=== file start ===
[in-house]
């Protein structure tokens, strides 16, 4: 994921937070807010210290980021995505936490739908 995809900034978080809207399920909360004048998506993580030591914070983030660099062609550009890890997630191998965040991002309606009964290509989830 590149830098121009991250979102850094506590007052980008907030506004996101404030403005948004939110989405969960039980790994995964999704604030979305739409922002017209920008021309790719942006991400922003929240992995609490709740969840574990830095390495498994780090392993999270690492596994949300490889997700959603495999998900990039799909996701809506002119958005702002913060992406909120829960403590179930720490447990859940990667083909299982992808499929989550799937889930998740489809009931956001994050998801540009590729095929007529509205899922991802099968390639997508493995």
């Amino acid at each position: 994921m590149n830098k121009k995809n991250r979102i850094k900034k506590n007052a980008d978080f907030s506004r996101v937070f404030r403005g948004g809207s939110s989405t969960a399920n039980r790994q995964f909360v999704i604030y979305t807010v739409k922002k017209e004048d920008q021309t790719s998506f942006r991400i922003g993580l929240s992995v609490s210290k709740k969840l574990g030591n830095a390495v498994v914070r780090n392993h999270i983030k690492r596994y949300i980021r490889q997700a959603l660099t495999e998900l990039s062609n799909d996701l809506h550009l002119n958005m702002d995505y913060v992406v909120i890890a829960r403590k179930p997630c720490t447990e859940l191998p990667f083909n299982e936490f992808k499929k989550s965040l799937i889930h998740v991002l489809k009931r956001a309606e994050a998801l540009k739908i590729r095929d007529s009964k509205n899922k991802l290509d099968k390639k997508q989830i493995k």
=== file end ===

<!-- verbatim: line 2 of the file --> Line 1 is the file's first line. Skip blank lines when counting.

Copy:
């Protein structure tokens, strides 16, 4: 994921937070807010210290980021995505936490739908 995809900034978080809207399920909360004048998506993580030591914070983030660099062609550009890890997630191998965040991002309606009964290509989830 590149830098121009991250979102850094506590007052980008907030506004996101404030403005948004939110989405969960039980790994995964999704604030979305739409922002017209920008021309790719942006991400922003929240992995609490709740969840574990830095390495498994780090392993999270690492596994949300490889997700959603495999998900990039799909996701809506002119958005702002913060992406909120829960403590179930720490447990859940990667083909299982992808499929989550799937889930998740489809009931956001994050998801540009590729095929007529509205899922991802099968390639997508493995």